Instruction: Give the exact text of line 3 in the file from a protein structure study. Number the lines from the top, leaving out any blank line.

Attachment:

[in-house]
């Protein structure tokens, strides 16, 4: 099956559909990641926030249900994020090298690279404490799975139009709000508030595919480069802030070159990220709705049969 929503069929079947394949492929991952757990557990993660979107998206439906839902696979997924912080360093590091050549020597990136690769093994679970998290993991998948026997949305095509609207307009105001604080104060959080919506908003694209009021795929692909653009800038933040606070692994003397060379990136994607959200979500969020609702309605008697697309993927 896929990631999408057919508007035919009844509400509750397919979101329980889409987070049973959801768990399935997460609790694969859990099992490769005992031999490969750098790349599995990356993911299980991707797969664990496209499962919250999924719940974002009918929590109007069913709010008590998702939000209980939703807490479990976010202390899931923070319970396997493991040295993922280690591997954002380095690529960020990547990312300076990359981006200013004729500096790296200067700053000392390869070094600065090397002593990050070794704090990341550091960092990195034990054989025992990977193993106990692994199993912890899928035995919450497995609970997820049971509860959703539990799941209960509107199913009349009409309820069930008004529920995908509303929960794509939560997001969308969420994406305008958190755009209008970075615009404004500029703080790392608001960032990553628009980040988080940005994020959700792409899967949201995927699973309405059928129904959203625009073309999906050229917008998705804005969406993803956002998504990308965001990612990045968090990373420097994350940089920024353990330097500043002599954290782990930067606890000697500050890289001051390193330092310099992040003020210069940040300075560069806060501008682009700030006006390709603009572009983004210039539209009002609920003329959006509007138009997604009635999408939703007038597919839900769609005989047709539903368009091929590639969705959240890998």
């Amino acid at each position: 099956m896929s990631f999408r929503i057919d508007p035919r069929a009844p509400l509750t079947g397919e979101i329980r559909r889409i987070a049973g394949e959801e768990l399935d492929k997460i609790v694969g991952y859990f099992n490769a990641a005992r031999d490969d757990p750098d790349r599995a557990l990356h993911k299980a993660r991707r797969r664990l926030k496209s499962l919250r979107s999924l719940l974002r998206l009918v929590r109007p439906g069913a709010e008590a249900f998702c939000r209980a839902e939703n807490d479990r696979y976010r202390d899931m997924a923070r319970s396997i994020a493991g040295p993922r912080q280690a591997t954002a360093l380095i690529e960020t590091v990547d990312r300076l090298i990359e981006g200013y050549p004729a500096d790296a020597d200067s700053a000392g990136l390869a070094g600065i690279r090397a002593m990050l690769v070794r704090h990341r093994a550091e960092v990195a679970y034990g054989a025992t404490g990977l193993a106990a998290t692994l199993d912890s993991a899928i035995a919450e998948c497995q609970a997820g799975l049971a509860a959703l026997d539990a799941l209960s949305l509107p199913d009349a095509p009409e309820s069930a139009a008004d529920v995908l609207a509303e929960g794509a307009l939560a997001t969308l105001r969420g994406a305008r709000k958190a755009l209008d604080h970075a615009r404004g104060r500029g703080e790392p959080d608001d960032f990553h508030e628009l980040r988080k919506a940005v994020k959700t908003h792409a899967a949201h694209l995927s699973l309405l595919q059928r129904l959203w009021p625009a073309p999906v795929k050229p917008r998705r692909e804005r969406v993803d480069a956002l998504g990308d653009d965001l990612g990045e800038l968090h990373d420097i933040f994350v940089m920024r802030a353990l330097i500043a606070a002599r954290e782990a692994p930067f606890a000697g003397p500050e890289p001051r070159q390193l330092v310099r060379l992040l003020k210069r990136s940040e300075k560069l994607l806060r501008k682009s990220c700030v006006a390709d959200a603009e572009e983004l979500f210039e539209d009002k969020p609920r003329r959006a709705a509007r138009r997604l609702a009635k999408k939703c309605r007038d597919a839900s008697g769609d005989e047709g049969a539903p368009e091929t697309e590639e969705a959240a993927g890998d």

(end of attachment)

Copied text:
């Amino acid at each position: 099956m896929s990631f999408r929503i057919d508007p035919r069929a009844p509400l509750t079947g397919e979101i329980r559909r889409i987070a049973g394949e959801e768990l399935d492929k997460i609790v694969g991952y859990f099992n490769a990641a005992r031999d490969d757990p750098d790349r599995a557990l990356h993911k299980a993660r991707r797969r664990l926030k496209s499962l919250r979107s999924l719940l974002r998206l009918v929590r109007p439906g069913a709010e008590a249900f998702c939000r209980a839902e939703n807490d479990r696979y976010r202390d899931m997924a923070r319970s396997i994020a493991g040295p993922r912080q280690a591997t954002a360093l380095i690529e960020t590091v990547d990312r300076l090298i990359e981006g200013y050549p004729a500096d790296a020597d200067s700053a000392g990136l390869a070094g600065i690279r090397a002593m990050l690769v070794r704090h990341r093994a550091e960092v990195a679970y034990g054989a025992t404490g990977l193993a106990a998290t692994l199993d912890s993991a899928i035995a919450e998948c497995q609970a997820g799975l049971a509860a959703l026997d539990a799941l209960s949305l509107p199913d009349a095509p009409e309820s069930a139009a008004d529920v995908l609207a509303e929960g794509a307009l939560a997001t969308l105001r969420g994406a305008r709000k958190a755009l209008d604080h970075a615009r404004g104060r500029g703080e790392p959080d608001d960032f990553h508030e628009l980040r988080k919506a940005v994020k959700t908003h792409a899967a949201h694209l995927s699973l309405l595919q059928r129904l959203w009021p625009a073309p999906v795929k050229p917008r998705r692909e804005r969406v993803d480069a956002l998504g990308d653009d965001l990612g990045e800038l968090h990373d420097i933040f994350v940089m920024r802030a353990l330097i500043a606070a002599r954290e782990a692994p930067f606890a000697g003397p500050e890289p001051r070159q390193l330092v310099r060379l992040l003020k210069r990136s940040e300075k560069l994607l806060r501008k682009s990220c700030v006006a390709d959200a603009e572009e983004l979500f210039e539209d009002k969020p609920r003329r959006a709705a509007r138009r997604l609702a009635k999408k939703c309605r007038d597919a839900s008697g769609d005989e047709g049969a539903p368009e091929t697309e590639e969705a959240a993927g890998d």